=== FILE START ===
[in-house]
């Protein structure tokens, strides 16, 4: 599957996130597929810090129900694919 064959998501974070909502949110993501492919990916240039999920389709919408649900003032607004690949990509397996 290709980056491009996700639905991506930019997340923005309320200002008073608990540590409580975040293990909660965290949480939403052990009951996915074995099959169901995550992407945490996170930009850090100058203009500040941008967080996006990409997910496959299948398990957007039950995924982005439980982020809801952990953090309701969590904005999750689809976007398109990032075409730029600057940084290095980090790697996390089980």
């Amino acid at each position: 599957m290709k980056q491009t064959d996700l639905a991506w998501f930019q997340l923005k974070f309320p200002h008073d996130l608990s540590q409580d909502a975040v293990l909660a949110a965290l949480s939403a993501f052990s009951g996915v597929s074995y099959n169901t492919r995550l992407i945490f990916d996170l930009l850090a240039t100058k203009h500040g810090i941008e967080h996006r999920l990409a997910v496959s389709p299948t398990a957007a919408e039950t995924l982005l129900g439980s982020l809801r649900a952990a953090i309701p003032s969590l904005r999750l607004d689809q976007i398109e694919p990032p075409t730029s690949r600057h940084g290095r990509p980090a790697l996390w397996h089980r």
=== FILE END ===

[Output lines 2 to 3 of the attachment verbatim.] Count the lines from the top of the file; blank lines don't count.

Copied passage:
């Protein structure tokens, strides 16, 4: 599957996130597929810090129900694919 064959998501974070909502949110993501492919990916240039999920389709919408649900003032607004690949990509397996 290709980056491009996700639905991506930019997340923005309320200002008073608990540590409580975040293990909660965290949480939403052990009951996915074995099959169901995550992407945490996170930009850090100058203009500040941008967080996006990409997910496959299948398990957007039950995924982005439980982020809801952990953090309701969590904005999750689809976007398109990032075409730029600057940084290095980090790697996390089980």
């Amino acid at each position: 599957m290709k980056q491009t064959d996700l639905a991506w998501f930019q997340l923005k974070f309320p200002h008073d996130l608990s540590q409580d909502a975040v293990l909660a949110a965290l949480s939403a993501f052990s009951g996915v597929s074995y099959n169901t492919r995550l992407i945490f990916d996170l930009l850090a240039t100058k203009h500040g810090i941008e967080h996006r999920l990409a997910v496959s389709p299948t398990a957007a919408e039950t995924l982005l129900g439980s982020l809801r649900a952990a953090i309701p003032s969590l904005r999750l607004d689809q976007i398109e694919p990032p075409t730029s690949r600057h940084g290095r990509p980090a790697l996390w397996h089980r």